Context: I'm a Grade 11 IBDP student and very fond of math. Assuming that I get the spare time to self-study material alongside the syllabus, I wish to spend it constructively (the only step I've taken thus far in learning mathematics is to complete HS math courses on Khan Academy up to and including Integral Calculus). I want to tackle a heavy-duty calculus book like Spivak or Apostol before entering college (if you feel aspiring mathematicians in HS would be better served by other objectives, please share them in your answer).

I decided against compiling a list of textbooks from various sources and followed the advice given in this answer on Physics Forums (an arbitrary choice; I just thought it was a well-written answer), which mentioned the SMSG textbooks. I am, however, concerned about their obsolescence.

Are these textbooks still relevant? Would I be better off learning different topics from a variety of publishers (like the books recommended on this webpage or in this question?

  • $\begingroup$ The list at ocf.berkeley.edu/~abhishek/chicmath.htm is formidable and has some good insight. Still it misses a lot of recent great books in the Springer line etc. For the Physics forum answer, I would encourage you to not focus merely on those recommendations. There are other excellent cheap choices... sorry to be vague, time is tight today. $\endgroup$ – James S. Cook Aug 7 '20 at 11:30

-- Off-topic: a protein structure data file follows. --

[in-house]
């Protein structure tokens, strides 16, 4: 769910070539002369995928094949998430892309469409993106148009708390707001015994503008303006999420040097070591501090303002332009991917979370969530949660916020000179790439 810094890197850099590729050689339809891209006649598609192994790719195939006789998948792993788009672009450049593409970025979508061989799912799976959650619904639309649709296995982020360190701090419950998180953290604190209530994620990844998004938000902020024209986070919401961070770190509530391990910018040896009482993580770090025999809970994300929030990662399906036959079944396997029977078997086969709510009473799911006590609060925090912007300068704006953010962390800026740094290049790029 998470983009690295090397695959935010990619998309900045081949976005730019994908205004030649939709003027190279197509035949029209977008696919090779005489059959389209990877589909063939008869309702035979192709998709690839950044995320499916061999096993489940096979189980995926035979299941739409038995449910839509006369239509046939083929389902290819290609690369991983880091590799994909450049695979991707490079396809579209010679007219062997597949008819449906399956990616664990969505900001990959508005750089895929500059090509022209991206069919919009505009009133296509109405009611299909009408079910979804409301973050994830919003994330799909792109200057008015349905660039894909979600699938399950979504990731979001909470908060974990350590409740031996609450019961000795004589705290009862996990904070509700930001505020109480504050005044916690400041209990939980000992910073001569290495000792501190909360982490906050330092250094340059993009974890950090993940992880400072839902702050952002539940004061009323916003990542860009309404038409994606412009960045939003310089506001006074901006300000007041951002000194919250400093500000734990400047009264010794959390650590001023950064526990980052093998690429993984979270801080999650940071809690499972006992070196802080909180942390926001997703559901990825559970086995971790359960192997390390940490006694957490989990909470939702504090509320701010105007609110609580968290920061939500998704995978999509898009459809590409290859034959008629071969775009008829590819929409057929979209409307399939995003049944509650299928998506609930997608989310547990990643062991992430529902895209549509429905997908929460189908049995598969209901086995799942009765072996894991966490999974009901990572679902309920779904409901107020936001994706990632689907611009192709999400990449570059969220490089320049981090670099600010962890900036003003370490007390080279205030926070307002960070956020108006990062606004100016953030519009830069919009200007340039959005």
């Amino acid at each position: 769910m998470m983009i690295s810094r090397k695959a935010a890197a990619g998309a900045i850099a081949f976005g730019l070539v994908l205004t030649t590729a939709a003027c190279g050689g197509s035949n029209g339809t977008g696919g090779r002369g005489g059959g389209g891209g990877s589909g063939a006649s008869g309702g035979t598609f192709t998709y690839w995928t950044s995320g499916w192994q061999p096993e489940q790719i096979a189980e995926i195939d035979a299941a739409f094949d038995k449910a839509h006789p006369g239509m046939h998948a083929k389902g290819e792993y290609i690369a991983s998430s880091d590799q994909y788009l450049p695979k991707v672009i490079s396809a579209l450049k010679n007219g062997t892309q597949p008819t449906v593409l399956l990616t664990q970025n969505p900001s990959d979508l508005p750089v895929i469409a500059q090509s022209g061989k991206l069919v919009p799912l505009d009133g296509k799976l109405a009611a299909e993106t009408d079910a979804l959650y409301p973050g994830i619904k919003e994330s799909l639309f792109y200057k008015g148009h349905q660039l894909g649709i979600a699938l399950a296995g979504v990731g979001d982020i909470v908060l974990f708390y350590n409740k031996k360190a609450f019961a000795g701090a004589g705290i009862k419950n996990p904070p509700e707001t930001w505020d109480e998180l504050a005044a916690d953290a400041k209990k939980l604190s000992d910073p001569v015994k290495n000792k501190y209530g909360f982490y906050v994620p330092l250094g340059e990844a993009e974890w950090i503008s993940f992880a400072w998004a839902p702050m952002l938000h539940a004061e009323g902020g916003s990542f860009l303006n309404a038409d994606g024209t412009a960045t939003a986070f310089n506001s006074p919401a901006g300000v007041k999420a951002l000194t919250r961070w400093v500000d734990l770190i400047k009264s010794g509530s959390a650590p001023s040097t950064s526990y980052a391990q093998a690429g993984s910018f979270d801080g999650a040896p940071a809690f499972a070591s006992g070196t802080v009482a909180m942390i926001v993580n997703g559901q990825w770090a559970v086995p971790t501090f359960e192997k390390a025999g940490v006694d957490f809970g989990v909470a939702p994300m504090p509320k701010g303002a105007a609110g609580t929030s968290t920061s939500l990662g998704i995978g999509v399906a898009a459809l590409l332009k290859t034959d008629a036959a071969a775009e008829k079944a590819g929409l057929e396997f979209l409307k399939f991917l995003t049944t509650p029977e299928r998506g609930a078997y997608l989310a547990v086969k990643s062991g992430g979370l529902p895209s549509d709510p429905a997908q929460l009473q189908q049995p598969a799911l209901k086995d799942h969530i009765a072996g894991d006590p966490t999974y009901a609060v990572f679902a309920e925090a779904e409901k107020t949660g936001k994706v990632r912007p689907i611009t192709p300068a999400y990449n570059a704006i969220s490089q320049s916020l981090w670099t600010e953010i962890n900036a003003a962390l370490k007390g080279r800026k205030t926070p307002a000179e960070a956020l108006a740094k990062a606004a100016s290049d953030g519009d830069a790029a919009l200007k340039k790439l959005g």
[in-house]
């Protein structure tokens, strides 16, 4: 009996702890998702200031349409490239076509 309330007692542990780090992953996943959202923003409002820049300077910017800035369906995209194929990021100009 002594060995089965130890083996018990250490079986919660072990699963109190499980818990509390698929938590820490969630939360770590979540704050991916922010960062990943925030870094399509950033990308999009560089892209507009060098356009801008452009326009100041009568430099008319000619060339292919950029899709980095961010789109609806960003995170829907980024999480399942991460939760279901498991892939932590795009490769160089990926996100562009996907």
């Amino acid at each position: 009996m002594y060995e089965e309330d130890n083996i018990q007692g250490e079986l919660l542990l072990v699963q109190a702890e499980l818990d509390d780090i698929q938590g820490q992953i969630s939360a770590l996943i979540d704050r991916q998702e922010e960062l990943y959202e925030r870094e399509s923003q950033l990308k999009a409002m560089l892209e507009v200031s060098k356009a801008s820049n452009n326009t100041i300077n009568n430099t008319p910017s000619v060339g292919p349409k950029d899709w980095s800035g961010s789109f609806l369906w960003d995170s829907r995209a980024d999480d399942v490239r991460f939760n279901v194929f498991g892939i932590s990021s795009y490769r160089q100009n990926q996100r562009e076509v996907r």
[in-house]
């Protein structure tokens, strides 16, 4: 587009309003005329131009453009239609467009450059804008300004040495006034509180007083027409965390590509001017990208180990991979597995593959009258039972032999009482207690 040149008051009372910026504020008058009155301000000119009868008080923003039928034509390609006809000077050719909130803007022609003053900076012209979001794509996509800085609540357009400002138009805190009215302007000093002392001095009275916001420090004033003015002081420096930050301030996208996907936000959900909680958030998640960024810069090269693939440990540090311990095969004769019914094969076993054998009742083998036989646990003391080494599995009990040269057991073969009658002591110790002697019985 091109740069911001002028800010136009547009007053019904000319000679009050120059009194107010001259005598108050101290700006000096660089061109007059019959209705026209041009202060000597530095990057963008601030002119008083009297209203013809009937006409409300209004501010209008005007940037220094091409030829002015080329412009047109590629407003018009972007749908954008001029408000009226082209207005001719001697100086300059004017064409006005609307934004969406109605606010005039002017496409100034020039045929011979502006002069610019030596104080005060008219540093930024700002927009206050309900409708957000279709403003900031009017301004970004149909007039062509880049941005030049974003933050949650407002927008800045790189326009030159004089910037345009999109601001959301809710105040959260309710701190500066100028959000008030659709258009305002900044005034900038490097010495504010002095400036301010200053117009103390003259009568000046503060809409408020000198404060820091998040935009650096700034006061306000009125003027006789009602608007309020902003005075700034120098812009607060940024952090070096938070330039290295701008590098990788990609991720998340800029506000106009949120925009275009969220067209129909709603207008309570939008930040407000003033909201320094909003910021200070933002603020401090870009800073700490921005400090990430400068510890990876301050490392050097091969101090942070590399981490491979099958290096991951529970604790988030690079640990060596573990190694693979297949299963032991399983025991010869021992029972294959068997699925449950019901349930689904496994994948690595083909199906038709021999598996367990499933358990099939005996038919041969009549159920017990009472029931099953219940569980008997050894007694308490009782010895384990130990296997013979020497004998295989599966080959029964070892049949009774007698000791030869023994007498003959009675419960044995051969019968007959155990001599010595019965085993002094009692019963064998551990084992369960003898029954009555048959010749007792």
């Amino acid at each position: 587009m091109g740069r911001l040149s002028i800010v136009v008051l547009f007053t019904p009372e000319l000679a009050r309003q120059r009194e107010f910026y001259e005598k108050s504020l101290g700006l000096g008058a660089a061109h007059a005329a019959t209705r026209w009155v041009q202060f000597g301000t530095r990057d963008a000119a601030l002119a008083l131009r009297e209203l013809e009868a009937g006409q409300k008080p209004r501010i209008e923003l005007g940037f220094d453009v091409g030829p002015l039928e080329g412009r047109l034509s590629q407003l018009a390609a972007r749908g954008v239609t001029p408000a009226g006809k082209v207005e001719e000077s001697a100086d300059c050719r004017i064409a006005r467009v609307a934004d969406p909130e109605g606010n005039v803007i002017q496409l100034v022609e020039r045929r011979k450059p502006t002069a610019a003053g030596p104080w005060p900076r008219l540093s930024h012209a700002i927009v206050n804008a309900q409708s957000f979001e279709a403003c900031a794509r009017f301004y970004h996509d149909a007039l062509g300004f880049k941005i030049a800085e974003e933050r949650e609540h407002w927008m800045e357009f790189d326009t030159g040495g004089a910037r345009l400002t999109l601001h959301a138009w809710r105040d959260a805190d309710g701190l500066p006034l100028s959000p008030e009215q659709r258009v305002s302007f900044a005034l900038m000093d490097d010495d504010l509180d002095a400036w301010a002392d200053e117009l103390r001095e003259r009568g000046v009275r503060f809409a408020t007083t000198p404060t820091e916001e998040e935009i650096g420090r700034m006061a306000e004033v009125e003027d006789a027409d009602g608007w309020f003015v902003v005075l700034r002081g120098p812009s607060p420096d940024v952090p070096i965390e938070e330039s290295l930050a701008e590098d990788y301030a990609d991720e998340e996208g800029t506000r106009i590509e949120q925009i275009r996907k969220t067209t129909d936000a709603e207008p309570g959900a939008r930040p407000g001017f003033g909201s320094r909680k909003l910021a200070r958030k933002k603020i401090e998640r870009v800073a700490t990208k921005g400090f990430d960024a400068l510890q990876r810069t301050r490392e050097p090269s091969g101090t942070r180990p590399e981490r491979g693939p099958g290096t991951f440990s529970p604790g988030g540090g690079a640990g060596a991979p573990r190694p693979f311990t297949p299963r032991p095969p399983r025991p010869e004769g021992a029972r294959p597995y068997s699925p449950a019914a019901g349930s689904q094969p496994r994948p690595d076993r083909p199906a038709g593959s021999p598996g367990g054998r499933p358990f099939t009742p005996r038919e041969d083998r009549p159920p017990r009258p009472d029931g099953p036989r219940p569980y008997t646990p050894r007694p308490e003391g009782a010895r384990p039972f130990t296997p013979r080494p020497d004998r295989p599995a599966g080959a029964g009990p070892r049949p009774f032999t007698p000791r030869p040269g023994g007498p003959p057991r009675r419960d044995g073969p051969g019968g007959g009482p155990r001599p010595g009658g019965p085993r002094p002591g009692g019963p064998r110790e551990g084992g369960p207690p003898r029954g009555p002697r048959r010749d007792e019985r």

• $\begingroup$ possible duplicate of matheducators.stackexchange.com/questions/18551/… $\endgroup$ – Ben Crowell Aug 7 '20 at 14:26
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    $\begingroup$ What makes you think that you're not prepared for Spivak and Apostol? Dive in and try. $\endgroup$ – Ben Crowell Aug 7 '20 at 14:28
  • $\begingroup$ I recommend the SMSG books a lot in my Stack Exchange comments and answers (mainly comments I suspect), but in my opinion they're better for gaining a broader insight into mathematics over a longer period of time than you have available (unless you pick a specific one for a specific topic, like Introduction to Matrix Algebra or Analytic Geometry). Better for your pre-Spivak/Apostol reading are the Gelfand books. $\endgroup$ – Dave L Renfro Aug 7 '20 at 14:29
  • $\begingroup$ As @Ben Crowell suggests, it's probably best to dive right in with Spivak or Apostol, unless you feel that your background is especially weak in some topic you'd like to brush up on first (trig. identities and the many applications of De Moivre's formula, for example). The Gelfand books don't require a huge investment of time if you've seen much of the material before, and provide a lot of the insights that often get omitted in school texts and school classes designed for audiences with goals and abilities different from yours. (continued) $\endgroup$ – Dave L Renfro Aug 7 '20 at 14:36

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